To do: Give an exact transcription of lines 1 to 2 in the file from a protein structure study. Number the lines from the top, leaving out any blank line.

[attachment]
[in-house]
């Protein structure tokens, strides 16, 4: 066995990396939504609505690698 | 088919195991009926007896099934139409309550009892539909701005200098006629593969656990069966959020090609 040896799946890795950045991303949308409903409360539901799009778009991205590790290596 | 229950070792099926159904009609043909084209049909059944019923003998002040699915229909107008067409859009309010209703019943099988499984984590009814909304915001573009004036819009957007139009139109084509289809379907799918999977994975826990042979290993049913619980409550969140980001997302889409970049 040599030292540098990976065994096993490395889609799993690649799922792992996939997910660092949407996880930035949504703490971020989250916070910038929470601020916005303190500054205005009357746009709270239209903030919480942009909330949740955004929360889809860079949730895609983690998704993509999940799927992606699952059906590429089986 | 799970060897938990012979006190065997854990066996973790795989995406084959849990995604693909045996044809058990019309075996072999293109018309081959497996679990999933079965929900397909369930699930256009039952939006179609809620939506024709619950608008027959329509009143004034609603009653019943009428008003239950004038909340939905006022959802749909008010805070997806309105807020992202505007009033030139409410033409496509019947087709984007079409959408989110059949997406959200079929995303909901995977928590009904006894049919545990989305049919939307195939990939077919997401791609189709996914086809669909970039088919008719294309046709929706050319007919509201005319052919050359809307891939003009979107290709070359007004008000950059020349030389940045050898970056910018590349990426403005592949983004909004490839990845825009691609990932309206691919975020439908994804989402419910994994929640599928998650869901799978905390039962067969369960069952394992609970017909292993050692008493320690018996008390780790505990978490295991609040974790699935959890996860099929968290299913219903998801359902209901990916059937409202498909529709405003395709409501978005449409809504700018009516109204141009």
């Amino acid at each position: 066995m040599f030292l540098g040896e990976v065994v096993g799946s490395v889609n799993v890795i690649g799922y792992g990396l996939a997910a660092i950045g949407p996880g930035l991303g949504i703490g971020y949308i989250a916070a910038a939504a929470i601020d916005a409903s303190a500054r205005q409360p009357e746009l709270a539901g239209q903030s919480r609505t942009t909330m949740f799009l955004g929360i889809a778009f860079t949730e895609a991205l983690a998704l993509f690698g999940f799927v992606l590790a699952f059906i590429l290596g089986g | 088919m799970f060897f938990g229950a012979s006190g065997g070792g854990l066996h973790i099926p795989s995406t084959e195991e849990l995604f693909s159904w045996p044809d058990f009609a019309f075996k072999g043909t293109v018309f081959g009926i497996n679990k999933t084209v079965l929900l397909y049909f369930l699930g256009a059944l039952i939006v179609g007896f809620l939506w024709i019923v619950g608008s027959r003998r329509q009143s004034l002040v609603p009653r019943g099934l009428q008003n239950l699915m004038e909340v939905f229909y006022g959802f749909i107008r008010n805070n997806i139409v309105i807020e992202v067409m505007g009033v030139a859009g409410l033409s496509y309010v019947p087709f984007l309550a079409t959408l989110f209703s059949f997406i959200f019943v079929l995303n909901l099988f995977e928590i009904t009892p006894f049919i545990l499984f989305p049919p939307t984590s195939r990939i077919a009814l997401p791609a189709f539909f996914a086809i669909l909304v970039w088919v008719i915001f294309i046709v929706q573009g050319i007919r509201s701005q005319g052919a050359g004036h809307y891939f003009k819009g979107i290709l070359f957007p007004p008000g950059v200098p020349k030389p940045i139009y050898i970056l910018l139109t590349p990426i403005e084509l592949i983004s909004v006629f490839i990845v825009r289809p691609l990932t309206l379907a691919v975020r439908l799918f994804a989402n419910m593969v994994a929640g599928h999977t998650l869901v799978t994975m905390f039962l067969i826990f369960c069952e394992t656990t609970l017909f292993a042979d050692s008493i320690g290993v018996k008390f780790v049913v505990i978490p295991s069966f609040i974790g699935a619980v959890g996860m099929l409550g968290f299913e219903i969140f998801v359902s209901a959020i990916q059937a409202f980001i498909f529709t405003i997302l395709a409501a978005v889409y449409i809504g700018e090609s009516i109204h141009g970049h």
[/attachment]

[in-house]
């Protein structure tokens, strides 16, 4: 066995990396939504609505690698 | 088919195991009926007896099934139409309550009892539909701005200098006629593969656990069966959020090609 040896799946890795950045991303949308409903409360539901799009778009991205590790290596 | 229950070792099926159904009609043909084209049909059944019923003998002040699915229909107008067409859009309010209703019943099988499984984590009814909304915001573009004036819009957007139009139109084509289809379907799918999977994975826990042979290993049913619980409550969140980001997302889409970049 040599030292540098990976065994096993490395889609799993690649799922792992996939997910660092949407996880930035949504703490971020989250916070910038929470601020916005303190500054205005009357746009709270239209903030919480942009909330949740955004929360889809860079949730895609983690998704993509999940799927992606699952059906590429089986 | 799970060897938990012979006190065997854990066996973790795989995406084959849990995604693909045996044809058990019309075996072999293109018309081959497996679990999933079965929900397909369930699930256009039952939006179609809620939506024709619950608008027959329509009143004034609603009653019943009428008003239950004038909340939905006022959802749909008010805070997806309105807020992202505007009033030139409410033409496509019947087709984007079409959408989110059949997406959200079929995303909901995977928590009904006894049919545990989305049919939307195939990939077919997401791609189709996914086809669909970039088919008719294309046709929706050319007919509201005319052919050359809307891939003009979107290709070359007004008000950059020349030389940045050898970056910018590349990426403005592949983004909004490839990845825009691609990932309206691919975020439908994804989402419910994994929640599928998650869901799978905390039962067969369960069952394992609970017909292993050692008493320690018996008390780790505990978490295991609040974790699935959890996860099929968290299913219903998801359902209901990916059937409202498909529709405003395709409501978005449409809504700018009516109204141009």